Weekend at the Cottage Symbol
  • Pressed Glass
  • Pressed Glass
  • Pressed Glass
  • Pressed Glass
  • Pressed Glass

Pressed Glass

Interests | May 13, 2016 | Nik Manojlovich
1 Star2 Stars3 Stars4 Stars5 Stars (1 votes, average: 4.00 out of 5)
Loading...

PRESSED GLASS is gaining renewed interest among collectors who prize it for its beauty, durability and function. Here’s my take on this much sought-after collectible.

PRESSED GLASS, also known as pattern glass, was first created in the early 1800s by American inventor John P. Bakewell. Bakewell perfected the process of plunging molten glass into molds, yielding consistently sized pieces of formed glass. It wasn’t long before it became an important industry in the United States, England and Canada, providing inexpensive mass-produced glassware to an appreciative market.

The PRESSED GLASS produced between 1850 and 1910 included a wide range of useful, functional pieces such as plates, cake stands, bowls, trays, platters, dishes, pitchers, goblets, vases, and even furniture knobs. Noteworthy patterns from this period include Jacob’s Ladder, Trailwork, Jewel Band, Candlewick, Daisy and Button and countless others.

It also enjoyed a resurgence in popularity during the Great Depression when crystal, imported from Europe, became too expensive. Cost-mindful consumers wanted reasonably priced glassware, and the “Depression glass” produced during this period fit the bill. Top patterns included Bubble, Princess, Iris, Holiday and Cameo.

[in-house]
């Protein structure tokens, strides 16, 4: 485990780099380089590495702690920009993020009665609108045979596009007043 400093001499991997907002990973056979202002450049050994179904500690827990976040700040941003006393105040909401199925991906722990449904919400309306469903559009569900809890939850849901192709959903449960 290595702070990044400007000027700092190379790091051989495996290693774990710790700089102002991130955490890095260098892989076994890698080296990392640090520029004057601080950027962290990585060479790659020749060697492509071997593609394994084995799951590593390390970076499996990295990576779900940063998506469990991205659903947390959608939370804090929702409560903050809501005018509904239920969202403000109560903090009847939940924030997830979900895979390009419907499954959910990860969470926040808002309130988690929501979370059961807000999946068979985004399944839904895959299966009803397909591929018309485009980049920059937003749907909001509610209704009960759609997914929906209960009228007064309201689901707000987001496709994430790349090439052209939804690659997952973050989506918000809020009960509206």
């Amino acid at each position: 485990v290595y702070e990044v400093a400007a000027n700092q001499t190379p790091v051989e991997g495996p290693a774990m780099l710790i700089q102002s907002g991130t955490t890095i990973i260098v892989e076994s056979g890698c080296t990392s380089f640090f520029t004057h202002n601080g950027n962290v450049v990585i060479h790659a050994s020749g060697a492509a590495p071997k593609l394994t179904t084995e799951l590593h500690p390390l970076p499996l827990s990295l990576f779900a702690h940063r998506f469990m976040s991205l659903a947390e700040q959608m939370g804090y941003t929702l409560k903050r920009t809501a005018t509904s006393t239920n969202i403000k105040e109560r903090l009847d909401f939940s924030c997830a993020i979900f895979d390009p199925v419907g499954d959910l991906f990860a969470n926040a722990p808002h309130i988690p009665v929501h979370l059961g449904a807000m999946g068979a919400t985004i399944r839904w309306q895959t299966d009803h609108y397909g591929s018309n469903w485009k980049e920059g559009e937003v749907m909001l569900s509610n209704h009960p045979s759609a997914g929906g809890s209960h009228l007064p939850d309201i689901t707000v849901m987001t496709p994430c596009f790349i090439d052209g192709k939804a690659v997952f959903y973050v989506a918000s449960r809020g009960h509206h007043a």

Here are a few tips on collecting:

1) Look for pieces with interesting, unusual or distinctive designs and details. Pedestal cake plates, pitchers and goblets often feature unusual bases or handles, adding more interest to the piece.

2) Purchase pieces that you can use. Displaying collectibles allows us to appreciate them, but putting them to use really increases our enjoyment. Food always looks so delicious when served with this style glassware, as do fresh flowers or chilled beverages.

3) Collect pieces of the same style, produced by the same manufacturer. Some of the most brilliant pieces are often part of a series. Identify your favourite pattern and then add pieces to your collection.

I often look for antique glass at tag sales, auctions and antique fairs but you can also find pieces with the help of an expert. My favourite go-to person is Sean George, Canada’s leading authority on antique PRESSED GLASS. Check out his website HERE. He can assist in identifying patterns and providing appraisals, but more importantly, he has an incredible assortment of items for sale. Sean really knows his stuff!

PRESSED GLASS is functional, durable and extremely beautiful. Start your collection today!

 

Listen on MUSIC

Listening to great music is an important part of every Weekend at the Cottage. I couldn’t help but listen to one of my favourite contemporary American composers while writing this post. If you’ve never listened to Philip Glass then this is your chance. I suggest the album The Essential Philip Glass – Deluxe Edition – Philip Glass & Philip Glass Ensemble. Visit iMusic to add some Philip Glass single to your collection.

TAGS

Comment




Nik Manojlovich

Nik is the creator, host and brains behind Weekend at the Cottage. He loves sharing his wisdom and experience about the things that interest him most.

SEE ALL POSTS

Related Posts

SIGN UP

Enter your e-mail below and you’ll receive access to our monthly newsletters, member contests, exclusive-to-email photos and behind-the-scenes fun! Best of all, it’s FREE! We’d be so happy if you’d join our growing online community!